Dilemma of the Month: Using a Coworker’s Salary as Leverage

Back Q&A Nov 19, 2019 By Suzanne Lucas

I just found out a coworker is making more than I am, even though I have been here longer. How can I bring this up to my manager without giving away how I found out? Can I use this as leverage for a raise?

Well, the first question is, how did you find out?

Did you hack into the human resources system and download everyone’s salary? Did you sneak into your boss’s office when she ran to the ladies room and looked at her sent emails to find the offer letter for your coworker? If that is how you found out, then, yeah, you don’t want to bring that up. 

But if you were talking with your coworker, and he said, “Ugh, I’m so disappointed in my annual raise. I thought for sure this would bring me to $80,000, but I’m stuck here at $78,000,” then there’s no reason not to bring it up.

Related: How to Handle Low-Salary Expectations

Related: Adjusting Employee Compensation

OK, there’s no legal reason not to bring it up. As long as you are nonmanagement employees, the National Labor Relations Act protects your right to discuss working conditions with your coworkers, and that includes salaries.

The California Equal Pay Act expands on these rights and gives you even more protection to talk about wages. It also limits the reasons people performing “substantially similar” duties can have different salaries. According to the Department of Industrial Relations’ frequently asked questions page on the Equal Pay Act, it limits differences to:

  • seniority;
  • merit;
  • a system that measures production; 
  • a “bona fide factor other than sex, race, or ethnicity.”

That last one can be a bit tricky, but, thankfully, California has given some examples that include education, training and experience. The differences aren’t limited to those three factors, but you’d probably be hard-pressed to find something different that a court would say was a “bona fide factor.” 

Armed with this information, it’s time to talk with your boss. Here’s an opening statement I find quite helpful.

“John told me he’s earning $78,000 a year, and I’m earning $73,000. We have the same title and responsibilities, and I’ve been here longer. How do I get my salary up to the same level?”

Here’s why I like this method. 

  • There’s no mystery about how you learned the information. 
  • You point out the relevant facts.
  • You use a “we” statement. This helps your manager feel like you’re on the same team. This is a problem that “we” can solve.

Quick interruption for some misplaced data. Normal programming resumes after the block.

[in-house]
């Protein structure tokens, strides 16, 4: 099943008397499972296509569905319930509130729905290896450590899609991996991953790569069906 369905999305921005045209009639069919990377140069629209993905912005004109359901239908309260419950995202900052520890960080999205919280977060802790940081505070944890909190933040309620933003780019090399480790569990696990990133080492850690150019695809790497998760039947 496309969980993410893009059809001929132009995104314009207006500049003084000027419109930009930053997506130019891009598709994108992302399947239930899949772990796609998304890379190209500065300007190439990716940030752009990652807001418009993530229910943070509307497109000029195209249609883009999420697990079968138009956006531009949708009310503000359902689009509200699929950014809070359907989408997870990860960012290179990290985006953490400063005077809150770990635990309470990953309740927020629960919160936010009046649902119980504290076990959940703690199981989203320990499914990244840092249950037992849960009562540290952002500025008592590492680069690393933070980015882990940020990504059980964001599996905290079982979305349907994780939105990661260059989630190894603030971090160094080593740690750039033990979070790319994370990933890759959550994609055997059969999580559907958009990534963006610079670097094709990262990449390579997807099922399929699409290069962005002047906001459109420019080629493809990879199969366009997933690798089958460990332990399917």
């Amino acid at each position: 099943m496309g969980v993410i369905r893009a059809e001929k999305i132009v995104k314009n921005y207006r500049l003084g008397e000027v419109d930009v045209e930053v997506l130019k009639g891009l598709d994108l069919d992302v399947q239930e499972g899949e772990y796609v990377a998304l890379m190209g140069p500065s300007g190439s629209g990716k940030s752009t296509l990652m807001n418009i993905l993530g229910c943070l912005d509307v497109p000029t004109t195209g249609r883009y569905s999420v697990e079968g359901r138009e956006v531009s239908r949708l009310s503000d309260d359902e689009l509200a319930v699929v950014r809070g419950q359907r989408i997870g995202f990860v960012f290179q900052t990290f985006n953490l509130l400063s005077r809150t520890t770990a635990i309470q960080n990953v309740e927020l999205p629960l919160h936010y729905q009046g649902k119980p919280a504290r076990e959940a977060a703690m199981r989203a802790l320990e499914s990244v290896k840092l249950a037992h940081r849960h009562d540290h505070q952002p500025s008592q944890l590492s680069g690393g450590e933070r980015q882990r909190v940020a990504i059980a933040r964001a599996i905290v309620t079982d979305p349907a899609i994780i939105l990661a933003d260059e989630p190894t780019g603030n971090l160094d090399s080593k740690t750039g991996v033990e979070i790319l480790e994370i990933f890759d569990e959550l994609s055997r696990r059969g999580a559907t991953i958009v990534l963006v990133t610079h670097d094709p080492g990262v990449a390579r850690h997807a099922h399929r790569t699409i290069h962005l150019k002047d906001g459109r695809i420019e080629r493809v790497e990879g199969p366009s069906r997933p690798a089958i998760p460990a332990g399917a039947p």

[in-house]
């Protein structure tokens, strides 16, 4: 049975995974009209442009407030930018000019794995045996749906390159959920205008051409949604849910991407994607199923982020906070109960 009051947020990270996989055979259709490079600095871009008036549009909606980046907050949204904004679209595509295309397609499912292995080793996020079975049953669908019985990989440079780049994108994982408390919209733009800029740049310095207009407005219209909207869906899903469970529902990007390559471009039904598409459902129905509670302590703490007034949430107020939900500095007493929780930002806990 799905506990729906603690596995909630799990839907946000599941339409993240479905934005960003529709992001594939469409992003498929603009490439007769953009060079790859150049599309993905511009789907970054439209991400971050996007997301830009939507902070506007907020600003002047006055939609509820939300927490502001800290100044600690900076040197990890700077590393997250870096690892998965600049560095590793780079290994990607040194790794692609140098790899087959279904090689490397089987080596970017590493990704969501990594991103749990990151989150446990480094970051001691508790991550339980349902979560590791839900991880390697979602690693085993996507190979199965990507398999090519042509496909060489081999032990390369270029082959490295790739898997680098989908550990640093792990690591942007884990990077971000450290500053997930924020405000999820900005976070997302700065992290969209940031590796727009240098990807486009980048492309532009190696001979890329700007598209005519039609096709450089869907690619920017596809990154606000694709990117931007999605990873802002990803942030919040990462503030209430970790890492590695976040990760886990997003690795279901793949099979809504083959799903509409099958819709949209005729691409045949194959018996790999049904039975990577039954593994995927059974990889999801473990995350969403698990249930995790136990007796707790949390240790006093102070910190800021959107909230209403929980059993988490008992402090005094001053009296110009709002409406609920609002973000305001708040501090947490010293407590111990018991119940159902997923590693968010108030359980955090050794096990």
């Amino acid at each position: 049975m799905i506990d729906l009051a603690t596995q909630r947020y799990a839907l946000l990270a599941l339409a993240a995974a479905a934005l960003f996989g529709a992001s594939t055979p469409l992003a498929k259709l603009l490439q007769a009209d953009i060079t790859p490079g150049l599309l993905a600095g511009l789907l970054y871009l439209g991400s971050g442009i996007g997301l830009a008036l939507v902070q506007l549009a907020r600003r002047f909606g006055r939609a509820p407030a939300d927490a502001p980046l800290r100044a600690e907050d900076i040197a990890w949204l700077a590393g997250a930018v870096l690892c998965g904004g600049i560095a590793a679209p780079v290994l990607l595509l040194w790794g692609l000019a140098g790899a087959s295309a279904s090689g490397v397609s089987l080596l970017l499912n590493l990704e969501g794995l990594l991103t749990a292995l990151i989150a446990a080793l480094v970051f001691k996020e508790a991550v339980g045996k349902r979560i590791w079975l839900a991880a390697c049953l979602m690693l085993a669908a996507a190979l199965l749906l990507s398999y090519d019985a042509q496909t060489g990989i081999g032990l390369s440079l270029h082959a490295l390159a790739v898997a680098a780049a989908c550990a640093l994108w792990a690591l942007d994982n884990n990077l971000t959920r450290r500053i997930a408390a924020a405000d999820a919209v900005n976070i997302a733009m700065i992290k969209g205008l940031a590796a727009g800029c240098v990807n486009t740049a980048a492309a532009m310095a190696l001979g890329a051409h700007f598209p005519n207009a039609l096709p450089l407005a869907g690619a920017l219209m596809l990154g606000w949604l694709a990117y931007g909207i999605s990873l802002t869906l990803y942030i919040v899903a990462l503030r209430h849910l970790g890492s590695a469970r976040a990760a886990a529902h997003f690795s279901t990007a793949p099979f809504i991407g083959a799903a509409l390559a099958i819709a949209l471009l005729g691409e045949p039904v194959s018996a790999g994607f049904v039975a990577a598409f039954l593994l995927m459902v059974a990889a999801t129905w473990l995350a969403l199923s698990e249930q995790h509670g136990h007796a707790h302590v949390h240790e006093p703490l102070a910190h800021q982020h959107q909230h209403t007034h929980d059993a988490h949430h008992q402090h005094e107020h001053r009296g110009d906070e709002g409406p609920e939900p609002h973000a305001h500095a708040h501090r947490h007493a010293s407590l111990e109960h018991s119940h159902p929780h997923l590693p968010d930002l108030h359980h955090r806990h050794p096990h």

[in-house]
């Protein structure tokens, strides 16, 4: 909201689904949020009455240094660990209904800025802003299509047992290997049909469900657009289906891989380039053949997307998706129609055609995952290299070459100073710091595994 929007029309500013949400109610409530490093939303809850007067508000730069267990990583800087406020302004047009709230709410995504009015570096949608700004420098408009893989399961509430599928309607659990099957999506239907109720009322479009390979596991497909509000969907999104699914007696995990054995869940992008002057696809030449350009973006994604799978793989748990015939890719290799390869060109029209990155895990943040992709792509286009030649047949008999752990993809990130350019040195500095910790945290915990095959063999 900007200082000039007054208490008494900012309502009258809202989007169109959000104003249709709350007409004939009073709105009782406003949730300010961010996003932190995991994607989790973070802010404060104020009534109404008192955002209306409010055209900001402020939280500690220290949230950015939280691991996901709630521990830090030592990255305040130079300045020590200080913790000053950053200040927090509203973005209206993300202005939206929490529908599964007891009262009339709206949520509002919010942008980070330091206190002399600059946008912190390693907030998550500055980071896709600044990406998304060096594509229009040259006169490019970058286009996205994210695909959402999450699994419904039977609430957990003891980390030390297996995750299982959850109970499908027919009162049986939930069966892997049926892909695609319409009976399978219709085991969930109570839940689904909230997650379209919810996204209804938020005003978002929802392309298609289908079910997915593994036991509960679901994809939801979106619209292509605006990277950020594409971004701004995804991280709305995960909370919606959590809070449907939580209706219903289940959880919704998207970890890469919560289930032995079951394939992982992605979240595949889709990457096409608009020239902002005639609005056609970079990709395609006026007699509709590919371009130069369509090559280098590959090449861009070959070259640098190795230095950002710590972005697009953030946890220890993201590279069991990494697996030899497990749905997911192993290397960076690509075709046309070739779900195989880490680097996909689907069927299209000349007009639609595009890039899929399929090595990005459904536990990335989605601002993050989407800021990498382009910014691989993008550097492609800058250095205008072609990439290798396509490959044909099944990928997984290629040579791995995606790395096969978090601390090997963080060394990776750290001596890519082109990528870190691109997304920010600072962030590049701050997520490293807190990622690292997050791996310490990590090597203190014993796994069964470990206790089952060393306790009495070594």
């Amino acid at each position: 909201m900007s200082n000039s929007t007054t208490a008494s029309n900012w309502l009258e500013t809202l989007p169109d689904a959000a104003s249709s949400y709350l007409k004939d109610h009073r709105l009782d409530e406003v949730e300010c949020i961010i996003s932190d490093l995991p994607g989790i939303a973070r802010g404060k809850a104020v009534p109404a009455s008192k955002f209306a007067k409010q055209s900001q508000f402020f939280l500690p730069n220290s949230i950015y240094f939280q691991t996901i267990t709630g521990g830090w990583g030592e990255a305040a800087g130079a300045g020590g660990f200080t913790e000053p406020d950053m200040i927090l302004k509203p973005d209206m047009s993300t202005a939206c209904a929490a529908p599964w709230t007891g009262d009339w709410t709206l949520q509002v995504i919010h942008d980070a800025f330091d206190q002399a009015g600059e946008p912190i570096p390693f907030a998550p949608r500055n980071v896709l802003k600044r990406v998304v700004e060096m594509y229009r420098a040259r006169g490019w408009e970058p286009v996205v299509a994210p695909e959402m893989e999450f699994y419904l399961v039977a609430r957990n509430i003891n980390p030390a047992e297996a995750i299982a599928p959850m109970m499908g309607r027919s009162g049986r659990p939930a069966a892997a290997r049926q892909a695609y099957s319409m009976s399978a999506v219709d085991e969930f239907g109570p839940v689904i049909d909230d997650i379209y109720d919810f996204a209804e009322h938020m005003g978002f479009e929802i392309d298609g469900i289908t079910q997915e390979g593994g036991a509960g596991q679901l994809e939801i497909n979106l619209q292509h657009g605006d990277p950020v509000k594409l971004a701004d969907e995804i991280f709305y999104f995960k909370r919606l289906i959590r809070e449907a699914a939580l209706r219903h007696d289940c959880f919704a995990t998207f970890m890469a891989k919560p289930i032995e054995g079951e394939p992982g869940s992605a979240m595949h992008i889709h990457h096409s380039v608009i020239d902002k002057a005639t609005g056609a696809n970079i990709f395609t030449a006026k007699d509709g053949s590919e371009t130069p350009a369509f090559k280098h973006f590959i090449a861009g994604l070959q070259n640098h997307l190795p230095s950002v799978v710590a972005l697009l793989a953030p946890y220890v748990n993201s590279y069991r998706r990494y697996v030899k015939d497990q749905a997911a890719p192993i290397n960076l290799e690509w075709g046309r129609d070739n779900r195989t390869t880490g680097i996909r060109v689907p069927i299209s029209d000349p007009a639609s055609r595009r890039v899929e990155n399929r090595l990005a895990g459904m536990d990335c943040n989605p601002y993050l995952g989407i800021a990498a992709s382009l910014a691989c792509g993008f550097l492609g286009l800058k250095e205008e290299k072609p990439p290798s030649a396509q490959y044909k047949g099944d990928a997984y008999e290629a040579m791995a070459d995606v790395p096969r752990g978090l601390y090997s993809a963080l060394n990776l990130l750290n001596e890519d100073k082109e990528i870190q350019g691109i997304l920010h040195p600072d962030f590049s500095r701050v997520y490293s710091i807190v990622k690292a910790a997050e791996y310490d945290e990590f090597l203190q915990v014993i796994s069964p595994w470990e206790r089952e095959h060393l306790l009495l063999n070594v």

There are some pitfalls to this method. If your boss doesn’t know it’s illegal to prohibit salary discussions, she might get mad at John. (She may know and still get mad — some people are jerks.) 

John may not be pleased that you violated his privacy by talking about this. It’s absolutely your right to talk, and you should use the information unless John said, “I’ll tell you my salary if you promise to never use this information in any way, shape or form.” But even if you didn’t have that discussion, it’s polite to give John a head’s up; remind him federal and state laws protect him too.

This method does not guarantee a raise and an apology. You may find out there is an excellent reason for the salary discrepancy. John could have a master’s degree to your bachelor’s degree. John could have more experience (albeit, gained at another organization). John could be a star performer. Those things are fine, although depressing.

It’s not OK if it’s because John is male and you’re female, or because John is 30, and you’re 52. Your manager isn’t likely to say that directly, but if you feel that could be a factor, you can add that: “Because I’ve been here longer, and we have similar backgrounds and responsibilities, it looks like gender is the main difference. We really need to get this fixed.” Yes, that is a subtle threat, but it gives your boss a way to, again, act like you’re on the same team.

Regardless of the result of the conversation, document it in an email and send it to your boss confirming that you had this discussion. Copy your home email address so that you have a dated record that this discussion took place.

In a perfect world, you would walk out of this discussion with a raise. (Of course, in an ideal world, you would have very similar salaries.) In the real world, your boss probably won’t get it fixed until the next salary increase cycle. And if it doesn’t happen by then, it’s time to either escalate the issue or find a new job. 

Salary discrepancies happen, and some are just bad luck, especially if one of you is an internal transfer. They aren’t all sinister. So be positive, ask for a raise, and good luck! 

Discuss this story and others on our LinkedIn page; follow Comstock’s on LinkedIn by clicking or tapping here.

Recommended For You

Inside California’s New Paid Family Leave Law

California recently approved a longer paid family leave, allowing workers whose blessed events fall on the right side of the new law to take up to eight weeks off with partial pay to bond with a new baby. How’s that going to work? 

Aug 12, 2019 Laurel Rosenhall